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Aaron Rodgers and Jesse Ventura on RFK Jr.’s VP shortlist


Former Minnesota Governor Jesse Ventura and quarterback Aaron Rodgers of the New York Jets are on independent presidential candidate Robert F. Kennedy Jr.’s short list of potential running mates, according to NBC News on Tuesday. In an interview conducted last month, Kennedy stated that he expected to announce his choice for vice president in the next 30 days. Early in March, the deadline that was set for oneself passed without any notice. A Kennedy campaign spokesman stated on Tuesday that the candidate “is considering Aaron Rodgers and Jesse Ventura as running mates along with others on a shortlist.” “There’s no additional information is provided.” Rogers or retired professional wrestling competitor Dean Ventura were on Kennedy’s shortlist, according to the New York Times.

Requests for comment from Rodgers

and the Jets were not immediately answered. Ventura was unavailable for comment. The 72-year-old Ventura became the first candidate from the Reform Party to win a statewide position when she was elected governor of Minnesota in 1998. Furthermore he did not run for reelection after serving one term. After missing the first game of the 2023 season due to an injury, the 40-year-old quarterback—who is slated to be inducted into the Hall of Fame—is expected to play again this year. He has won four MVP honors and a Super Bowl. Last year, Rodgers backed Kennedy, 70, after the two became friends over their resistance to the Covid vaccination.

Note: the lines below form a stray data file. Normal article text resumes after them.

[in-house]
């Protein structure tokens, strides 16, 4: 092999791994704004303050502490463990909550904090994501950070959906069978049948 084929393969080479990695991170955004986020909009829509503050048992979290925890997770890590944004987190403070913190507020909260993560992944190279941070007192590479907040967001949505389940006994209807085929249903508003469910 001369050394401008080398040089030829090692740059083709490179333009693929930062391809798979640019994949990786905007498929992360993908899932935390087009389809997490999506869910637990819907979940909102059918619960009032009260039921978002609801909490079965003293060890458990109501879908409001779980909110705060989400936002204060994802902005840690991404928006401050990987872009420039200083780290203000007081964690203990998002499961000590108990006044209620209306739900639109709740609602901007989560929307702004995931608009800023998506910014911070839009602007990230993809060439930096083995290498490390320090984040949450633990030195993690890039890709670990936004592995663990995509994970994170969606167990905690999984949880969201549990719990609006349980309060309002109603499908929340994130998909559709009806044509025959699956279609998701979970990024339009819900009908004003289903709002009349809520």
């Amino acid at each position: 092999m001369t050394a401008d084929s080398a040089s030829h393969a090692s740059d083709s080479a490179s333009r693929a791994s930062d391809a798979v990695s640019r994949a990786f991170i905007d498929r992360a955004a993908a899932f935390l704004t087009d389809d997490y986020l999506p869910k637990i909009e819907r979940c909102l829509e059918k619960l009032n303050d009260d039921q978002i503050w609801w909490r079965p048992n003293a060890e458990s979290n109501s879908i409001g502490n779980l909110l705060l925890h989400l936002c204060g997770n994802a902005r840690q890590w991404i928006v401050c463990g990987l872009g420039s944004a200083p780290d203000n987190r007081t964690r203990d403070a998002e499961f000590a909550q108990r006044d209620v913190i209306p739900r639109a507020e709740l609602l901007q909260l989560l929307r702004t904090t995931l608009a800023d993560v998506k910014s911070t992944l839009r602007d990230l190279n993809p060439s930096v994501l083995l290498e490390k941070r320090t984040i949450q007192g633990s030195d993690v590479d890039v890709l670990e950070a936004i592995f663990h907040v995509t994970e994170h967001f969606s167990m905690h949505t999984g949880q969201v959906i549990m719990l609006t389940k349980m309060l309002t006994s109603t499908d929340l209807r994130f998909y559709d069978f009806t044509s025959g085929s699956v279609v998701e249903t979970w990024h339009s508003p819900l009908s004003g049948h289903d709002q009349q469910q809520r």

“This is presidential,” was Kennedy’s response to President Joe Biden’s State of the Union address, which Rodgers repeated on X on Tuesday afternoon. The Kennedy shortlist was criticized by the Democratic National Committee. “No one asked for the reunion of the Three Stooges. Given that conspiracy theorists were selecting, it’s not surprising that this group made the short list. Senior adviser to the Democratic National Committee Mary Beth Cahill said in a statement.

Kennedy struggled to gain support from the Democratic base. So he abandoned his Democratic presidential campaign last year and entered an independent one.  Because an analysis of a hypothetical campaign featuring Biden, former President Donald Trump, and Senator John F. Kennedy as an independent was done by Quinnipiac University last month. The results showed that 38% of people would back Biden, 37% would support Trump, and 15% would support Kennedy.  2.6 percentage points could have been the margin of error for the survey, which comprised 1,421 self-identified registered voters countrywide.

Blog By:- ExpertSadar

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